CANCUN -- It was an odd feeling to sit in the AAA Five-Diamond Le Blanc Spa & Resort here and listen to packagers, hoteliers and travel agents discuss the struggles Mexico is undergoing as it struggles to sell itself to vacationers.
Le Blanc is one of several impressive resorts on stunning beaches in the area. It has every amenity a leisure traveler could want, plus some that most couldn't imagine. And it's one of dozens in Mexico at which any sane person would be delighted to spend some downtime.
However, the focus last week at Le Blanc could not have been more serious. Forty industry stakeholders had been invited by the Mexico Tourism Board to attend a summit focused on strategies to help put Mexico tourism back on track.
Mexico arrivals from the U.S. have dipped 6.7% in the first five months of this year, with no indication that the drug cartel-related violence that caused the drop will end in the immediate future. (View Travel Weekly's map explaining the U.S. State Department's recent warning.)
Attendees have a lot of skin in the game. The presidents of Apple Vacations, Classic Vacations, Funjet Vacations, Gogo Worldwide Vacations, MLT Vacations, Pleasant Holidays and Travel Impressions were all in attendance.
Also onboard were senior representatives from AAA, Amex, Ensemble, the Leisure Travel Alliance, Nexion, Signature, Travel Leaders, Travelsavers and Virtuoso. Leadership from ASTA, the U.S Tour Operators Association and the Outside Sales Support Network was present, as well.
The group that gathered in the room accounted for 80% of leisure sales to Mexico, observed Rodolfo Lopez-Negrete, COO of the country's tourism board.
CBS News travel editor Peter Greenberg and I were also invited to moderate sessions that both examined issues and explored potential solutions.
That morning, we had heard Lopez-Negrete and the tourism board's chief marketing officer, Gerardo Llanes, detail what Mexico was doing in public affairs, public relations and advertising: It was engaging with governments to ensure that warnings are accurate.
A consumer ad campaign focuses on unique experiential opportunities. A trade blitz focuses on agent education.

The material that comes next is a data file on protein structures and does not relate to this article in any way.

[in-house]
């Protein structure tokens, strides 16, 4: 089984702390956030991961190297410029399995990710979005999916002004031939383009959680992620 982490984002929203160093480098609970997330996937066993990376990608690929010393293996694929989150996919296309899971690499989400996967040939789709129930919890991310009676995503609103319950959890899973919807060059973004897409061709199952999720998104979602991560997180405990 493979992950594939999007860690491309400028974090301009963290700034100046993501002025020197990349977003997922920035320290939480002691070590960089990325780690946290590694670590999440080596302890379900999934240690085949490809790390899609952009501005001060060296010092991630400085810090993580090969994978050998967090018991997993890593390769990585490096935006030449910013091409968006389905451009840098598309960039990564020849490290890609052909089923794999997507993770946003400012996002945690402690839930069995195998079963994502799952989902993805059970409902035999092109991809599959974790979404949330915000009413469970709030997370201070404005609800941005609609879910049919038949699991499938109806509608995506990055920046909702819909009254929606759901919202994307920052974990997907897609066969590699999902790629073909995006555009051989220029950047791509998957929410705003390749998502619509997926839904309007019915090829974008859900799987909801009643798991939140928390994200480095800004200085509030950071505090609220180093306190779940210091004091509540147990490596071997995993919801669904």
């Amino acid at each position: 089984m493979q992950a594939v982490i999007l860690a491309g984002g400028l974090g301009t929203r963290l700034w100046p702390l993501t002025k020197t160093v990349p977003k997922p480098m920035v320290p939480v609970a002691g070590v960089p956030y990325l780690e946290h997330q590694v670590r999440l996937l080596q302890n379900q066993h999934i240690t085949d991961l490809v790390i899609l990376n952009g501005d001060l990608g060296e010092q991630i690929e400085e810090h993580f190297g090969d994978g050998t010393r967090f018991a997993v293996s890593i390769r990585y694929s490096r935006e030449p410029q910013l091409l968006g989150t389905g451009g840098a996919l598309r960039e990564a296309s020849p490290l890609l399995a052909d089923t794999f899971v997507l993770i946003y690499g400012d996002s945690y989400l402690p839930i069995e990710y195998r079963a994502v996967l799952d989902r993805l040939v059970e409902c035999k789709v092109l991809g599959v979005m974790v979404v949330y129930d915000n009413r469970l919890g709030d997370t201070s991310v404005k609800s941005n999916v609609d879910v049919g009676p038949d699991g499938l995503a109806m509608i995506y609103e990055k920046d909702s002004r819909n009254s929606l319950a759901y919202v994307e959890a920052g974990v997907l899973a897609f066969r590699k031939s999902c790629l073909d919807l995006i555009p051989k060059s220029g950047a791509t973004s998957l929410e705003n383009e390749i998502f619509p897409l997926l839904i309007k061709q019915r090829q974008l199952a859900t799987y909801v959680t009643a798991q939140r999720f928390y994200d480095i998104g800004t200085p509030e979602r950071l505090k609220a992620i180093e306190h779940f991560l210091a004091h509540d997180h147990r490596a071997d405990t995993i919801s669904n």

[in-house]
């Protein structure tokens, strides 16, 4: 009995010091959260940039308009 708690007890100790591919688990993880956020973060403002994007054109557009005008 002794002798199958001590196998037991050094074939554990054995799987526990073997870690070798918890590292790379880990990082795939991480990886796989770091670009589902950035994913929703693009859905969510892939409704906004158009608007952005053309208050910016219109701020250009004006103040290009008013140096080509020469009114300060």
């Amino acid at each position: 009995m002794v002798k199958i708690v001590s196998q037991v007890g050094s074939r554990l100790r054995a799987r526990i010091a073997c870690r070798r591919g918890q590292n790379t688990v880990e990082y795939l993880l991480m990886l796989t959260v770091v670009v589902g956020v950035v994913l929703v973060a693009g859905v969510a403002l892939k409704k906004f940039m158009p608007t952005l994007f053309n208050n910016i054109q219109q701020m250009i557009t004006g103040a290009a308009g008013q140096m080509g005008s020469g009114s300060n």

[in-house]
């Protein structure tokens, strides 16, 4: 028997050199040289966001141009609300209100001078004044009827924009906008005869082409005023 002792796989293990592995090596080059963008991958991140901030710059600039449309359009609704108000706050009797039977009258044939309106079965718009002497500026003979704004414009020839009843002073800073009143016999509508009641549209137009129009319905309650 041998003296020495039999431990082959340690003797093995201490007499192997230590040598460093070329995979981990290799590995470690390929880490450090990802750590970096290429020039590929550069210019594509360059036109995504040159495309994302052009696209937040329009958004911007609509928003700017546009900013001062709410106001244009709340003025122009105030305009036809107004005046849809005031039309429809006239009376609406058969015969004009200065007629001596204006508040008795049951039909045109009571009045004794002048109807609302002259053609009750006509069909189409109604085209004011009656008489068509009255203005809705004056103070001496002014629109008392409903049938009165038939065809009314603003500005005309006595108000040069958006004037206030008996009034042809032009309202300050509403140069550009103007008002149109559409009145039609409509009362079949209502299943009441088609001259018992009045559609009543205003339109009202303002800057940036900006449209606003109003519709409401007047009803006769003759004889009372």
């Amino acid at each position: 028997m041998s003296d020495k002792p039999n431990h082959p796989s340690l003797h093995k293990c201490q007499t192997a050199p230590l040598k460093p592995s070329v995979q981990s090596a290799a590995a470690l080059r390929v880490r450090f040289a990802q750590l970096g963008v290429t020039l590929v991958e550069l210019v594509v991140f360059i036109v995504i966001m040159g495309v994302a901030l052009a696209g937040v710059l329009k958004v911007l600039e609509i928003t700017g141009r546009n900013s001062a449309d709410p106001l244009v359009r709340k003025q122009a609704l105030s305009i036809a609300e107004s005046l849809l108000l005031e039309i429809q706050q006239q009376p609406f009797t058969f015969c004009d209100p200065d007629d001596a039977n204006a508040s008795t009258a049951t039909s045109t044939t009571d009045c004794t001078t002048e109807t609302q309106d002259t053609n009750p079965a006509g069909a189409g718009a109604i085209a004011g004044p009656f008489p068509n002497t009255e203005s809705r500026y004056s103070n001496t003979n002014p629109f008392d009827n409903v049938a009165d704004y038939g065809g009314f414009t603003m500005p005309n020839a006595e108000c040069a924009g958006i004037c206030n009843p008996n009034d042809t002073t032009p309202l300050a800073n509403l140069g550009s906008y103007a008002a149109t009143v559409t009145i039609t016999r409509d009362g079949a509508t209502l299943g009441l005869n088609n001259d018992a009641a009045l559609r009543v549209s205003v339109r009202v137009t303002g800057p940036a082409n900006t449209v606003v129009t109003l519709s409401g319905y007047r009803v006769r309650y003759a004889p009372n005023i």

There seemed little doubt that Mexico's team was working hard and smart, yet the visitor numbers keep going down while competitive leisure destinations have been, in aggregate, significantly up. Mexico is missing out on a general recovery for sun-and-sand leisure travel.
The discussion I moderated took many interesting twists and turns, but a few bright spots surfaced.
Steve Gorga, CEO of Travel Impressions, said he was on track to sell more Mexico this year than ever before. Both he and Pleasant Holidays CEO Jack Richards reported strong destination wedding and honeymoon sales to Mexico.
There was general agreement that any strategy or tactic adopted should aim to grow business for all rather than shift market share from other destinations.
Travel Leaders' chief marketing officer, Stephen McGillivray, suggested that agents should receive financial incentives for increasing sales to Mexico, but the wholesalers present said there wasn't enough margin in the business for them to fund that.
Llanes said he would study possible incentives, though it was noted that even a $20-per-head bonus would deplete the tourism board's significant war chest without producing a significant percentage rise in visitor numbers.
There was discussion of best practices to respond to clients who are fearful to travel here. The consensus that emerged was that a confident agent, armed with facts, could allay fears. But there was also acknowledgement that it was easy for an agent to simply book a client to another sun-and-fun destination.
The group felt that the ad messaging was a fine long-term position, but it would not stop numbers from sliding in the short term. Any closer-in remedy would likely require immediate tactical responses.
Consensus formed around two proposals: to create ads with on-the-scene testimonials from ordinary people saying, essentially, "I'm on vacation in Mexico right now and I'm having a great time," and the creation of a central repository for video and other materials that agents and packagers could tap to support Mexico.
What truly impressed me about the summit was the degree to which fierce competitors came together in a common cause. No one in the room needs to make an extra effort to support Mexico. Any one of them could take the path of least resistance when a traveler voices concern and just sell a different destination.
But this high-powered group cleared its collective calendars to come together and focus their considerable talents to support Mexico. It remains the No. 1 foreign destination for U.S. travelers for a good reason: Far more than a typical "sun-and-fun" destination, it offers an outstanding variety of attractions, exceptionally high service standards, impressive properties, diverse cultural offerings, and it traditionally represents unusual value.
No one wants to see it fade from the travel landscape.
Email Arnie Weissmann at [email protected] and follow him on Twitter.